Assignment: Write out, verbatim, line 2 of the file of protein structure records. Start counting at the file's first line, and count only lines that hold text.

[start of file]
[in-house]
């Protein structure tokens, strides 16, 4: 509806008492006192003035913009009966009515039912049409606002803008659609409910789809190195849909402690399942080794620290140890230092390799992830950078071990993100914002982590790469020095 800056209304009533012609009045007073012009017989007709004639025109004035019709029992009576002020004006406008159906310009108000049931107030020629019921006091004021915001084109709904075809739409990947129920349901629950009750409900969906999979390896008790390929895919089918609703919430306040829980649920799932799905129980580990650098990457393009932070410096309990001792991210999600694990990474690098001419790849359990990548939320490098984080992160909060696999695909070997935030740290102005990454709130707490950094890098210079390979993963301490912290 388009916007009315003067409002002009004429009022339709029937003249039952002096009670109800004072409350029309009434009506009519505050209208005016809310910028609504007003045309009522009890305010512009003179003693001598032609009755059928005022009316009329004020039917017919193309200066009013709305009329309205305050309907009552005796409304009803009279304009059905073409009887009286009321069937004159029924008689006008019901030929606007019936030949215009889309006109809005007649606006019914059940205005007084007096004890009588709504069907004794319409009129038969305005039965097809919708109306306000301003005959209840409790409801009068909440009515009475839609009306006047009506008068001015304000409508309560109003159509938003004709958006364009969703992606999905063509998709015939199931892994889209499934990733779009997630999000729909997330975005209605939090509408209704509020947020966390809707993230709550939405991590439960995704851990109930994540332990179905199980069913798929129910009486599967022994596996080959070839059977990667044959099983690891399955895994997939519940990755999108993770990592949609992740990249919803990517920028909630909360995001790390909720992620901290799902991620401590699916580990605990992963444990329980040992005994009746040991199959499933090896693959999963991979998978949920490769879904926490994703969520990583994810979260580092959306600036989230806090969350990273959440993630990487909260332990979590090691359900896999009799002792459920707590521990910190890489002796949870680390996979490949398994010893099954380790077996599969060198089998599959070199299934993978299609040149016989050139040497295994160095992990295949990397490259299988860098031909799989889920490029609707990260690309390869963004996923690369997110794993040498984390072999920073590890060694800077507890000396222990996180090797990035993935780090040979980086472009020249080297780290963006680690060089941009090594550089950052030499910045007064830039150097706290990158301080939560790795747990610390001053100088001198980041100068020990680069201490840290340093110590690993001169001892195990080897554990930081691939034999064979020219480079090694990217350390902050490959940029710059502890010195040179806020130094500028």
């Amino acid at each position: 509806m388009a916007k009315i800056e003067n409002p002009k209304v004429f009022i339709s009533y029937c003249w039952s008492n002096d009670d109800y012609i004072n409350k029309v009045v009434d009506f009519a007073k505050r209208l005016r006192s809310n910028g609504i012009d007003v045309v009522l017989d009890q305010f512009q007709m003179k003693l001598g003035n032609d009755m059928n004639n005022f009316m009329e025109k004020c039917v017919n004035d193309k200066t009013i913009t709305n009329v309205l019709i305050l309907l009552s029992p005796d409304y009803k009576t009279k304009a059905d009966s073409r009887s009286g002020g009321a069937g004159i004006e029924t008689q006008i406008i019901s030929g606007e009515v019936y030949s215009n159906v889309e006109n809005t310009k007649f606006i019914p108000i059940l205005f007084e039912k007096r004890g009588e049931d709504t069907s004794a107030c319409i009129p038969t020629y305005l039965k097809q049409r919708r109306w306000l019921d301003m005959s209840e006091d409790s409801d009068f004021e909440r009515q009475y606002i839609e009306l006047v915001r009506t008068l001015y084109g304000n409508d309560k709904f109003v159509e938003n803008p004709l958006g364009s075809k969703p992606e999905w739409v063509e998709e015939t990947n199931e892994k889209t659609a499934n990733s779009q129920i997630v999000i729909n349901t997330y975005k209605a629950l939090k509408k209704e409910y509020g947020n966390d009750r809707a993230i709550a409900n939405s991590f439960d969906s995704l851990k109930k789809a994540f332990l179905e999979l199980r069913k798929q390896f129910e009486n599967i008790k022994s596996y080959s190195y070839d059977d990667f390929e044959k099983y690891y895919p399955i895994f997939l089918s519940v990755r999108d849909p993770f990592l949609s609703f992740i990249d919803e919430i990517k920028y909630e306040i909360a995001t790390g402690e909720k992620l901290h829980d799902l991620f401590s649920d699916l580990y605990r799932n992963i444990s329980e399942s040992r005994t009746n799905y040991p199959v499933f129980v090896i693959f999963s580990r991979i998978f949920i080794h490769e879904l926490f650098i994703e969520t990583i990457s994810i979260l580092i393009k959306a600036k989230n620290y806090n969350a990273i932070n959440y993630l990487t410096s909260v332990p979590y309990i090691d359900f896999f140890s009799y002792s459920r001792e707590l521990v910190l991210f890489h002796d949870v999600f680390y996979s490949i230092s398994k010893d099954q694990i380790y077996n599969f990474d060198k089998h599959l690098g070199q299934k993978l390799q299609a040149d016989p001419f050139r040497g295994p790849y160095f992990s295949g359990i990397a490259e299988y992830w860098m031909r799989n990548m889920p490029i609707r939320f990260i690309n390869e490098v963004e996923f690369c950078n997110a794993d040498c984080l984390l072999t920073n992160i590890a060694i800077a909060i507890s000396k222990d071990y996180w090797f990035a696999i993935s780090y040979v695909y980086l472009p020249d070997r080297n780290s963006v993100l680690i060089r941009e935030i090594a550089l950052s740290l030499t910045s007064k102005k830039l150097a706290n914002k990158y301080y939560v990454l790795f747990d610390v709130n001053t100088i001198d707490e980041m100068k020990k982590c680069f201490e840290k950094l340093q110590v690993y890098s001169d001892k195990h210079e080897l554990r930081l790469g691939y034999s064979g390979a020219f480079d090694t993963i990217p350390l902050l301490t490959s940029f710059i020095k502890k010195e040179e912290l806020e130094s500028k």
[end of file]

């Protein structure tokens, strides 16, 4: 509806008492006192003035913009009966009515039912049409606002803008659609409910789809190195849909402690399942080794620290140890230092390799992830950078071990993100914002982590790469020095 800056209304009533012609009045007073012009017989007709004639025109004035019709029992009576002020004006406008159906310009108000049931107030020629019921006091004021915001084109709904075809739409990947129920349901629950009750409900969906999979390896008790390929895919089918609703919430306040829980649920799932799905129980580990650098990457393009932070410096309990001792991210999600694990990474690098001419790849359990990548939320490098984080992160909060696999695909070997935030740290102005990454709130707490950094890098210079390979993963301490912290 388009916007009315003067409002002009004429009022339709029937003249039952002096009670109800004072409350029309009434009506009519505050209208005016809310910028609504007003045309009522009890305010512009003179003693001598032609009755059928005022009316009329004020039917017919193309200066009013709305009329309205305050309907009552005796409304009803009279304009059905073409009887009286009321069937004159029924008689006008019901030929606007019936030949215009889309006109809005007649606006019914059940205005007084007096004890009588709504069907004794319409009129038969305005039965097809919708109306306000301003005959209840409790409801009068909440009515009475839609009306006047009506008068001015304000409508309560109003159509938003004709958006364009969703992606999905063509998709015939199931892994889209499934990733779009997630999000729909997330975005209605939090509408209704509020947020966390809707993230709550939405991590439960995704851990109930994540332990179905199980069913798929129910009486599967022994596996080959070839059977990667044959099983690891399955895994997939519940990755999108993770990592949609992740990249919803990517920028909630909360995001790390909720992620901290799902991620401590699916580990605990992963444990329980040992005994009746040991199959499933090896693959999963991979998978949920490769879904926490994703969520990583994810979260580092959306600036989230806090969350990273959440993630990487909260332990979590090691359900896999009799002792459920707590521990910190890489002796949870680390996979490949398994010893099954380790077996599969060198089998599959070199299934993978299609040149016989050139040497295994160095992990295949990397490259299988860098031909799989889920490029609707990260690309390869963004996923690369997110794993040498984390072999920073590890060694800077507890000396222990996180090797990035993935780090040979980086472009020249080297780290963006680690060089941009090594550089950052030499910045007064830039150097706290990158301080939560790795747990610390001053100088001198980041100068020990680069201490840290340093110590690993001169001892195990080897554990930081691939034999064979020219480079090694990217350390902050490959940029710059502890010195040179806020130094500028």